• It feels like now we are in the midst of a new 30 + day Challenge! The challenge is to establish a new routine of yoga/core/mind/body fitness in my home. My motivation is to stay healthy, strong & fit during these worrisome times! (Mary)

  • The challenge motivated me to go to as many classes as possible. I encourage others to try different (online) classes and to try doing more than one a day. Exercise feeds the body, mind, and soul. Being home so much as gotten me to go outside and take more walks with my dog. (Sue)

  • Quite honestly, though I was exercising every day, I didn't love it.  It was something I HAD to do for health reasons.  YHC really changed my outlook by making fitness and yoga FUN! (Sheila)

  • Been taking daily walks, practicing yoga and meditating regularly. This is a difficult time for the world and if each of us stays strong and supports each other we will come through this. Being outdoors also helps, as does this Zen folk saying:  Everything changes in this world. But flowers will open each spring. Just as usual. (Nancy)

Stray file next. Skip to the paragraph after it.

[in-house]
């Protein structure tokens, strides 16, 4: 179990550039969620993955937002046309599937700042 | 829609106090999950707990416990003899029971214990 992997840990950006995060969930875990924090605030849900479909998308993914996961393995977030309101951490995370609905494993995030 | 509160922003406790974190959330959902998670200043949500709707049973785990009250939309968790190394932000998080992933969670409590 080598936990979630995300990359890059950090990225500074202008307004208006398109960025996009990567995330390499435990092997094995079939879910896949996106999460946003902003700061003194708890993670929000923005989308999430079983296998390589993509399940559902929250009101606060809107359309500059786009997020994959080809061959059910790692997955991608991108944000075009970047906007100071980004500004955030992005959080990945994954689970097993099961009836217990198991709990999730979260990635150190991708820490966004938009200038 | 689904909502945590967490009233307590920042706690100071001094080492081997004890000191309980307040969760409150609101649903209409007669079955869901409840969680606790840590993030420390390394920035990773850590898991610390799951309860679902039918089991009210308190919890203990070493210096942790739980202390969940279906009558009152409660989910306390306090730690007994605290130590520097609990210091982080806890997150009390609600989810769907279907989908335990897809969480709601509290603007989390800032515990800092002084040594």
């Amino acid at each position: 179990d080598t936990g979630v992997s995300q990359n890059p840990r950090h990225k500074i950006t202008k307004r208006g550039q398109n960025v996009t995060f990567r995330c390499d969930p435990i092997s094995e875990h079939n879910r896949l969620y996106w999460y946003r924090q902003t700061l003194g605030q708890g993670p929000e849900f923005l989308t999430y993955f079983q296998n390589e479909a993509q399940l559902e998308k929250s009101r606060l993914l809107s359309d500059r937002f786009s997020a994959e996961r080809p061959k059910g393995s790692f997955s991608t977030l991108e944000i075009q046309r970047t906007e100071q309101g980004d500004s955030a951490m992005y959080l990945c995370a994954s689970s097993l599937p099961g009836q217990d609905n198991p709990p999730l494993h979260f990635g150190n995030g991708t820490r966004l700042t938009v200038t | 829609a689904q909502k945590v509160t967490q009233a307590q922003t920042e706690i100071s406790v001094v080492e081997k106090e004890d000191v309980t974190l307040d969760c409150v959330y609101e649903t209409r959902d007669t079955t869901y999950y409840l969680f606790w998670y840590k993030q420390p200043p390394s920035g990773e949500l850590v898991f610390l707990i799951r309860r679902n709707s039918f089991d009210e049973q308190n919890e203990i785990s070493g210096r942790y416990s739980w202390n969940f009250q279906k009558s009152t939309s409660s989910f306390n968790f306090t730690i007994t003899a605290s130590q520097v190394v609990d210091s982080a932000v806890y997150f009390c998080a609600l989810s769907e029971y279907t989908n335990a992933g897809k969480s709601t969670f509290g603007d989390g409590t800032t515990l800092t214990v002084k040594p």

• What keeps me motivated? The joy of being physically active, and having strength both physically and mentally. Also, I value the beautiful gifts which I receive—happiness peace clarity strength and joy plus a whole bunch more. (Aline)

  • I have a one and three-year-old, practicing yoga helps keep me less prone to injuries and now it’s easier to bend down and pick both of them up. It’s also a healthy way to take a break from the kids. (Jeremy)

Third, if you have extra time, do a little research about ways to keep you motivated. For example, in the general field of psychology and in its specialty offshoot—sports psychology—there have been many studies and findings about what keeps people motivated to move—move forward, move ahead, move on, move, move, move…you get the point. Let’s begin with a few quotes from some well-known sports greats to inspire you:

·Set realistic goals, keep re-evaluating, and be consistent. –Venus Williams (Tennis Champion)

  • I don’t run away from a challenge because I am afraid. Instead, I run toward it because the only way to escape fear is to trample it beneath your feet. –Nadia Comăneci (Five-Time Olympic Gold Medalist in Gymnastics)

  • The best motivation comes from within. –Michael Johnson (Gold Medal Sprinter)

  • Champions aren’t made in the gyms. Champions are made from something they have deep inside them — a desire, a dream, a vision. –Muhammad Ali (World Heavyweight Champion Boxer)